So you’ve made the decision to sell up and move onto other pastures. Before you start the journey to selling your home, before you even create a listing, you need to prepare for sale. This checklist will guide you in those early stages when you prepare your home for sale.
Check the time
Property experts use the property clock as an analogy to talk about property prices. As the clock’s hand ascends towards 12, property prices are surging, and as the hand heads down towards 6, prices are dropping. Knowing what time it is on the property clock in your area will give you realistic expectations of when it comes to the sale of your home. This information should also guide you to set a good price on your home, one high enough to be worthwhile and competitive enough to attract interest.
In addition to researching the property clock, you’ll want to do further readings to help you set the right price for your home. Having a good price on your home can make-or-break your sale; pricing too low or too high can seriously delay sales, or can even fail to sell your home. Look at listings in your area to see what similar properties are going for. You’ll also want to get an official bank valuation to determine what your home is worth. Weigh up these factors to set the perfect price for your home.
If you’ve made the wise decision to recruit professional help while selling your home, then it’s time to start researching agents. Don’t just go for the first agent who pops into mind. Instead, take the time to interview a number of agents or property guides. Choose someone who doesn’t make grand promises, nor someone who is too disinterested. Watch out for signs of a bad agent who spends too much of their time doing menial tasks instead of focusing on selling your home. A good agent or property guide will specialise in negotiating and getting the best price on your home.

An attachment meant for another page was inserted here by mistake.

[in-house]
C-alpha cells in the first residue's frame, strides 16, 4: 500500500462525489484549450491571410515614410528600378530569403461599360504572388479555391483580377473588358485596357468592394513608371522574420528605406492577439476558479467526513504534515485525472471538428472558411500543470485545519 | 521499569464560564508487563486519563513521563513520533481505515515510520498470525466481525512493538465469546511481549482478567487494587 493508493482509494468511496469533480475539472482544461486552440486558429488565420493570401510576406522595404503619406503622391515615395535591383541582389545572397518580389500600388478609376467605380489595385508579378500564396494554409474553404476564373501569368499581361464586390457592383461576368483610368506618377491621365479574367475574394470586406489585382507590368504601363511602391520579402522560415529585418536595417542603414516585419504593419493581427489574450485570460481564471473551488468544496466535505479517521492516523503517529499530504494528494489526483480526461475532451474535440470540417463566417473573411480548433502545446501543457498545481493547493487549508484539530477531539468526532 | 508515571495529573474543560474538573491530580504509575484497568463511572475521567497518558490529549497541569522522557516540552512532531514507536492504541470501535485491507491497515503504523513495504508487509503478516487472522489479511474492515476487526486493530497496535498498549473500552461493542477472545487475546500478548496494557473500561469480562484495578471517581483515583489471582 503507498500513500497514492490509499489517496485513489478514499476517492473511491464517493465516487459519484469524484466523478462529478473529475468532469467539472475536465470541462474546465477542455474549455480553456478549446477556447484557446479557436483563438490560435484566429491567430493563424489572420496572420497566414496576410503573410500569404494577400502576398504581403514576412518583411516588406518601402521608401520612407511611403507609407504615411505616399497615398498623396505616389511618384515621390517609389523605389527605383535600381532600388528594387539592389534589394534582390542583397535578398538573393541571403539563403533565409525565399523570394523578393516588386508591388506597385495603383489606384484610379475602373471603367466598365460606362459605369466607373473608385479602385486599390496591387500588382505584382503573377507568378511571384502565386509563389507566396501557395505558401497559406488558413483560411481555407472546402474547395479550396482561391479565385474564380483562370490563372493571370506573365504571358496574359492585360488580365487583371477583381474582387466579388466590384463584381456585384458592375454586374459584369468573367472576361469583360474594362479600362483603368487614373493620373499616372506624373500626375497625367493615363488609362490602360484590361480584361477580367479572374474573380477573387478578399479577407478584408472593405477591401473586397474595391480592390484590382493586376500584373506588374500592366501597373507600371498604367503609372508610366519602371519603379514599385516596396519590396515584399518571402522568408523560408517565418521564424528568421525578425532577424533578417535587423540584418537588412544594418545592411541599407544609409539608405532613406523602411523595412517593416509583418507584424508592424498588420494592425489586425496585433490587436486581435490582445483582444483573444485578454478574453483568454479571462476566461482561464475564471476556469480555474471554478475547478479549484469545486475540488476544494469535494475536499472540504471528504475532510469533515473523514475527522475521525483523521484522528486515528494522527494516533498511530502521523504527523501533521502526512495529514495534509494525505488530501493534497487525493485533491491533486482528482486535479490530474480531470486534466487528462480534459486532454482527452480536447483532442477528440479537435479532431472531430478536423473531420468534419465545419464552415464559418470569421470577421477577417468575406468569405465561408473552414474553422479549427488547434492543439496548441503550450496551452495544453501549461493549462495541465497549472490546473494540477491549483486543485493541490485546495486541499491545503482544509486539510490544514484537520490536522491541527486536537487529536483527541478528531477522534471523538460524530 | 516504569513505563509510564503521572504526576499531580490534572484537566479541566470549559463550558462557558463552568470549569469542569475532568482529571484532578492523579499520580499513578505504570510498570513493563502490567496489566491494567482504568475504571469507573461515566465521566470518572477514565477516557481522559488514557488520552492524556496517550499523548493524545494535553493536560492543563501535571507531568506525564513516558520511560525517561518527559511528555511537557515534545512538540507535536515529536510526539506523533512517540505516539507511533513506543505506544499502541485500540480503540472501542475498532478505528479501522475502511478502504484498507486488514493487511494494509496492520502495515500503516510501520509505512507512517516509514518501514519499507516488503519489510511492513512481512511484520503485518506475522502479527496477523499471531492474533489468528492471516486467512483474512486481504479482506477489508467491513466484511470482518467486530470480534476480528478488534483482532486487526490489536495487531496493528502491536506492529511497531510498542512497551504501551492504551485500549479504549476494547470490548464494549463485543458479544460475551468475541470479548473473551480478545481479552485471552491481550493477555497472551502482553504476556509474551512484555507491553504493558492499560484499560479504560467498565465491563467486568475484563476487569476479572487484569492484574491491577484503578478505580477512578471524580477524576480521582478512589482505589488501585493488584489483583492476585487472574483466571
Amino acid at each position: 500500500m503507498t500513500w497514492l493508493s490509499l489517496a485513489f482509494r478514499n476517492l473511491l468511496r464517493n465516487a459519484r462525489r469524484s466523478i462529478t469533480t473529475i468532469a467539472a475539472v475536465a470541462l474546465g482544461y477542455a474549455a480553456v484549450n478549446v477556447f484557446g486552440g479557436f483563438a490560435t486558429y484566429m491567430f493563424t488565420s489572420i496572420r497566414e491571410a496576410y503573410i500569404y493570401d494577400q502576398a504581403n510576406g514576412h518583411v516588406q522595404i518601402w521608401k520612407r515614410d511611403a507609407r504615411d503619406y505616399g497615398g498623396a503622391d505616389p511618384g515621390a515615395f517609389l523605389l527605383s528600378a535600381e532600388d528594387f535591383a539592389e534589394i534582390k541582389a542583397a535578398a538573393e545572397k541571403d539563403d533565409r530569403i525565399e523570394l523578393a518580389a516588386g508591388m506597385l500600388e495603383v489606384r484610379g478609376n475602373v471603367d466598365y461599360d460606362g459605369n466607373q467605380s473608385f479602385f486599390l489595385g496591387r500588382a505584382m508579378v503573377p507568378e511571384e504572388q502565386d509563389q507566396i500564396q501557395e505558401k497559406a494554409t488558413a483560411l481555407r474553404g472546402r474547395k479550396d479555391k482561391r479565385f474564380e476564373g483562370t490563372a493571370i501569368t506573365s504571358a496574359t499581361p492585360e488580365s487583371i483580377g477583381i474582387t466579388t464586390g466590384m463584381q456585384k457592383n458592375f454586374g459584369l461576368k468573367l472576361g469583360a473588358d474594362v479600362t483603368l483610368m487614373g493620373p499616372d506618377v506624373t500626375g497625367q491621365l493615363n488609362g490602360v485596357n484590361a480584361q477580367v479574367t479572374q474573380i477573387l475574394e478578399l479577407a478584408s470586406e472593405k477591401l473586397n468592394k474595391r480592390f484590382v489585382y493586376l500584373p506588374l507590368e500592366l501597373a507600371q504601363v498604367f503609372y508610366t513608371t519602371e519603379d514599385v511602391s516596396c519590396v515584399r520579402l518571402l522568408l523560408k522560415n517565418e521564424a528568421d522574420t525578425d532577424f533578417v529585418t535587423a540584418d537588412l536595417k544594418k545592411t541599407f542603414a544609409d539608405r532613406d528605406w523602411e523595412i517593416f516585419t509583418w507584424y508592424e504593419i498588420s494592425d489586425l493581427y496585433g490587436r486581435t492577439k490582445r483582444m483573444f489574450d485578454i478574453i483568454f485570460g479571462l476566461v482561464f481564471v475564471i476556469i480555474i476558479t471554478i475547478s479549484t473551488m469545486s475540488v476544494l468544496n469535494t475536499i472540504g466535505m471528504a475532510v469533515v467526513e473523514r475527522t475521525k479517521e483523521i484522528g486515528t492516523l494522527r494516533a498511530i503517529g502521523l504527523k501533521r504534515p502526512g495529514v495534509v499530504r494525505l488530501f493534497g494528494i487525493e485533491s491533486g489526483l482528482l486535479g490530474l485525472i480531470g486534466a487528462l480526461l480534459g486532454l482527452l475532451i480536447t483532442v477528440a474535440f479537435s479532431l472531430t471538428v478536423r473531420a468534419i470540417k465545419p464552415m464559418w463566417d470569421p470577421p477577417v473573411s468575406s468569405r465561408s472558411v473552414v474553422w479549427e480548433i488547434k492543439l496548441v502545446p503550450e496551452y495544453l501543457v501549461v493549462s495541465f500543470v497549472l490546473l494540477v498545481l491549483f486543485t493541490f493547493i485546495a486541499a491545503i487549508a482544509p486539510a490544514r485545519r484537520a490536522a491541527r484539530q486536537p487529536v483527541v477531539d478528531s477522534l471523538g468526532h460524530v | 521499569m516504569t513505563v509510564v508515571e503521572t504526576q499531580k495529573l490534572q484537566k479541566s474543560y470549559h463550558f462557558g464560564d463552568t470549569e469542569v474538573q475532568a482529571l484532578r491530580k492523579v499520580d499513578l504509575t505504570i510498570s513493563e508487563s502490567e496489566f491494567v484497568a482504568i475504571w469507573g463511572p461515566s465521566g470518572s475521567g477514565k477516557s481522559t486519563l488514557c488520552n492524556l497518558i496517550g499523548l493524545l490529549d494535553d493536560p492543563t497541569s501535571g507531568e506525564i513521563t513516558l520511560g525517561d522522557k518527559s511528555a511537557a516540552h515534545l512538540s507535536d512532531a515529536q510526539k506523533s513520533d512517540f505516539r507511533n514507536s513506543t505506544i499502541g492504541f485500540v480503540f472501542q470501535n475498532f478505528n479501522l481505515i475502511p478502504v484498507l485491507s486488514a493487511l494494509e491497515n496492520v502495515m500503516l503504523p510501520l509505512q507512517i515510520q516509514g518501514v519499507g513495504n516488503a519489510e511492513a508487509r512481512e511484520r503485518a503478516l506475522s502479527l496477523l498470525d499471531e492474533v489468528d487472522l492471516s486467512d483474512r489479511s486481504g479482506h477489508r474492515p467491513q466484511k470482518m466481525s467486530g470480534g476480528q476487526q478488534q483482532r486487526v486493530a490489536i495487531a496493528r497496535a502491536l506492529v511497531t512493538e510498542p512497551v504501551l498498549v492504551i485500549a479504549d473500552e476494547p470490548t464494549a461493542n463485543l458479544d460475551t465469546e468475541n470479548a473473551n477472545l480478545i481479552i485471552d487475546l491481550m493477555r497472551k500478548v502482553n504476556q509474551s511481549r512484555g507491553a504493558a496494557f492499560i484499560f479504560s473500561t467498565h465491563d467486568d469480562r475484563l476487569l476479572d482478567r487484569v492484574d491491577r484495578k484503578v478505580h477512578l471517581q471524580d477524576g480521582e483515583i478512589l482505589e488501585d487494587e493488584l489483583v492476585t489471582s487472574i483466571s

While older homes may appear slightly shabby but structurally sound, only an expert eye can detect what lurks beneath the surface. You could have structural damage caused by sinking, cracks in the brickwork, or termite damage, and you would be liable for these issues once the home is sold. It may be wise to get a pre-sale inspection on your property. If everything is sound, it can be used as a negotiating tool, if the home’s in disrepair, you know how to set your asking price.
Before listing your home, you’ll want to perform some simple repairs that will add value to your home. Simple maintenance might include giving the place a new paint job, replacing old rusty door handles and fixing up the front garden. Then you’ll want to prepare your home for staging, by decluttering as much as you possibly can. Decluttering gives your prospective buyers mental space to imagine what they could do with the place, so remove all personal items and knick knacks that are lying around.
Too many sellers make mistakes while selling their home when they have an emotional attachment to the place. It may be their family home and the place they grew up in, and they’ll set an unrealistic asking price, or fail to make valuable renovations. The final step in your pre-sale checklist is to cut ties. You’ll sell your home more effectively without emotion involved.
Want to know what your home is worth? Get a free bank valuation.